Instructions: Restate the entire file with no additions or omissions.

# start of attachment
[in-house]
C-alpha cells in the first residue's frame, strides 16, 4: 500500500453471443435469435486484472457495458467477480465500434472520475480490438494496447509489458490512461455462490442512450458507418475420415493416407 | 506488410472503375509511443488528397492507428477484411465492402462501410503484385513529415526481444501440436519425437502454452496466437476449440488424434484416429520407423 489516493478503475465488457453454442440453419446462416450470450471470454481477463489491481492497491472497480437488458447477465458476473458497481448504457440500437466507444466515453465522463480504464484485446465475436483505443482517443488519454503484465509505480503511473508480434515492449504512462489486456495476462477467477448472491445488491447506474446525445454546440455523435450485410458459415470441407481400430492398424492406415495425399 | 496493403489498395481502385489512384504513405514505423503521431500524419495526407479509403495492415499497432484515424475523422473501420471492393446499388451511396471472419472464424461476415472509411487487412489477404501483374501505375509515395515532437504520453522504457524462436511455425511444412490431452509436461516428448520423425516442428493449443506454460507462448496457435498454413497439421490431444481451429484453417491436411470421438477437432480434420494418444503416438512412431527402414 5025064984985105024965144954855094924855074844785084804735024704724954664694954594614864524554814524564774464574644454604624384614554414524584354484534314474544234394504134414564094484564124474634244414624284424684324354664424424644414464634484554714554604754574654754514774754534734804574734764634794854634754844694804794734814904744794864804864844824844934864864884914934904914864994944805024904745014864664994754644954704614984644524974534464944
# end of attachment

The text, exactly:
[in-house]
C-alpha cells in the first residue's frame, strides 16, 4: 500500500453471443435469435486484472457495458467477480465500434472520475480490438494496447509489458490512461455462490442512450458507418475420415493416407 | 506488410472503375509511443488528397492507428477484411465492402462501410503484385513529415526481444501440436519425437502454452496466437476449440488424434484416429520407423 489516493478503475465488457453454442440453419446462416450470450471470454481477463489491481492497491472497480437488458447477465458476473458497481448504457440500437466507444466515453465522463480504464484485446465475436483505443482517443488519454503484465509505480503511473508480434515492449504512462489486456495476462477467477448472491445488491447506474446525445454546440455523435450485410458459415470441407481400430492398424492406415495425399 | 496493403489498395481502385489512384504513405514505423503521431500524419495526407479509403495492415499497432484515424475523422473501420471492393446499388451511396471472419472464424461476415472509411487487412489477404501483374501505375509515395515532437504520453522504457524462436511455425511444412490431452509436461516428448520423425516442428493449443506454460507462448496457435498454413497439421490431444481451429484453417491436411470421438477437432480434420494418444503416438512412431527402414 5025064984985105024965144954855094924855074844785084804735024704724954664694954594614864524554814524564774464574644454604624384614554414524584354484534314474544234394504134414564094484564124474634244414624284424684324354664424424644414464634484554714554604754574654754514774754534734804574734764634794854634754844694804794734814904744794864804864844824844934864864884914934904914864994944805024904745014864664994754644954704614984644524974534464944